Cross-Strike Basement Faults, Lateral Ramps, and Tectonic Framework of Central and Southern Appalachians
Howard A. Pohn
Field mapping of faults combined with analysis of radar data and examination of proprietary seismic data in the central and southern Appalachians shows that, although the tectonic regime is thin skinned, the effects of cross-strike basement discontinuities are conspicuous at the surface.
Cross-strike basement block or strike-slip faulting in basement rocks produces significant changes in regional scale fold wavelength in Paleozoic cover rocks in the Valley and Ridge province. It is believed these changes in fold wavelength are produced by lateral ramps that connect different decollement levels along strike.
The basement faults appear to have been reactivated through Mesozoic time because east-west border faults and Precambrian highs separating Mesozoic basins are along extensions of lateral ramps. More recent reactivation is strongly indicated because more than 35% of modern earthquakes are coincident with mapped lateral ramps.
Many of the cross-strike basement discontinuities are aligned with transform faults in the oceanic crust of the Atlantic. It is hypothesized that these cross-strike features acted as zones of least resistance along which modern transform faults formed during episodes of sea-floor spreading.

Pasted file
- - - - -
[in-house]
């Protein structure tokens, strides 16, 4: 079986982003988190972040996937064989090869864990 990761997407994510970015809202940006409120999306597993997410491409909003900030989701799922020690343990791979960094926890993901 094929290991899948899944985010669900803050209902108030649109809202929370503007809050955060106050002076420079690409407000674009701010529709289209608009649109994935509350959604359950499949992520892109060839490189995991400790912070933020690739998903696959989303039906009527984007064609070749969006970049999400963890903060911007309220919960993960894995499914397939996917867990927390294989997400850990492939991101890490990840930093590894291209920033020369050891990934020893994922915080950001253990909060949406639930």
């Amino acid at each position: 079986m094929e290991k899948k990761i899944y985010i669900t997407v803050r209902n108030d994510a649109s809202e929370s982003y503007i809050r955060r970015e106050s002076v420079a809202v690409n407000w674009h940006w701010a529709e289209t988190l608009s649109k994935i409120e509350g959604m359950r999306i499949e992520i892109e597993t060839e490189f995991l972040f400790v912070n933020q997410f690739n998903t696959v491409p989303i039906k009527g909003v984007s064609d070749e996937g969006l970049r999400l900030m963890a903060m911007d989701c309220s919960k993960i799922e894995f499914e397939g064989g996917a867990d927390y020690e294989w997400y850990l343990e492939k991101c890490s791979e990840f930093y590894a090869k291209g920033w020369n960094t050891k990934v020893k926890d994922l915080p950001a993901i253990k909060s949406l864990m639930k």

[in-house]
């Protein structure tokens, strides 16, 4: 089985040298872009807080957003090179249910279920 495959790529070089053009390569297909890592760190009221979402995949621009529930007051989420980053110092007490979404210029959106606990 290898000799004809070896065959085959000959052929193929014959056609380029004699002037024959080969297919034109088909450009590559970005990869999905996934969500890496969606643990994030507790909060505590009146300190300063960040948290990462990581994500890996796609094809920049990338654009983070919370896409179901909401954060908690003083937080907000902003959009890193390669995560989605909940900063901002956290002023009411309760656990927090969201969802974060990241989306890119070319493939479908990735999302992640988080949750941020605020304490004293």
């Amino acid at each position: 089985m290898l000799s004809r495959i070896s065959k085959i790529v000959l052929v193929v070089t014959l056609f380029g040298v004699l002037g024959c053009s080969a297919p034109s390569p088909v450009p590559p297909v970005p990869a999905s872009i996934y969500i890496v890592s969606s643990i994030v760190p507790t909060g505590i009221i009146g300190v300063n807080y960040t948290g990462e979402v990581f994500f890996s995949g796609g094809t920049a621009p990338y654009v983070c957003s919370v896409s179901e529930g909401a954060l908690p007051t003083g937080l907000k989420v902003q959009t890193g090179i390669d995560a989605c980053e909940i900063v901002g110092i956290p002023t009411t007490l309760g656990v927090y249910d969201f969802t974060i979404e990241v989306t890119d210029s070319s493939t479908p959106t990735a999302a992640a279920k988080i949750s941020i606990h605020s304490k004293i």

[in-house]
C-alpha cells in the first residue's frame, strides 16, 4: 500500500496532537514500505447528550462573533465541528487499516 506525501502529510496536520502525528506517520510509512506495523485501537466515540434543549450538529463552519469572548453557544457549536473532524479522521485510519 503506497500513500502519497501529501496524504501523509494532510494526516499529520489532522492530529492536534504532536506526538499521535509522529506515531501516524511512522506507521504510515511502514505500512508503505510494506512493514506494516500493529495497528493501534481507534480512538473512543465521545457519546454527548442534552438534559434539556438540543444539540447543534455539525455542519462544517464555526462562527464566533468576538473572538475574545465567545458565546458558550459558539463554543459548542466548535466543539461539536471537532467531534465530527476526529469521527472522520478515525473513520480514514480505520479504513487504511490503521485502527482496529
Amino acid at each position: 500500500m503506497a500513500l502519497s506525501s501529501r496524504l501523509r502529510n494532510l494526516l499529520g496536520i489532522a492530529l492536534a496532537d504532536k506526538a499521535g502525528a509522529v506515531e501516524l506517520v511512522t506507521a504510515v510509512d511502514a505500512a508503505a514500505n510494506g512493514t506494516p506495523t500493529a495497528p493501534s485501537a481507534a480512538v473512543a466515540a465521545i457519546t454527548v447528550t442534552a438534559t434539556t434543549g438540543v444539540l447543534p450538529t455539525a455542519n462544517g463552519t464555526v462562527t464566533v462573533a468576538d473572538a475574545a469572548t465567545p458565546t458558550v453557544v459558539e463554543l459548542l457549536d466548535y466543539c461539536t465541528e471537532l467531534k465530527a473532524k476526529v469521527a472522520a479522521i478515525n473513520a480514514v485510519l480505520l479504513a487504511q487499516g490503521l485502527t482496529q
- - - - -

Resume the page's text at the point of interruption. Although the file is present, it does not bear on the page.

Reactivation of basement faults through time has the effect of shattering the overlying Paleozoic cover rocks and destroying the integrity of hydrocarbon traps. A map of gas fields in central Appalachian Valley and Ridge province shows that these fields terminate abruptly against the lateral ramp zones and that most gas fields occur only between lateral ramps.
AAPG Search and Discovery Article #91043©1986 AAPG Annual Convention, Atlanta, Georgia, June 15-18, 1986.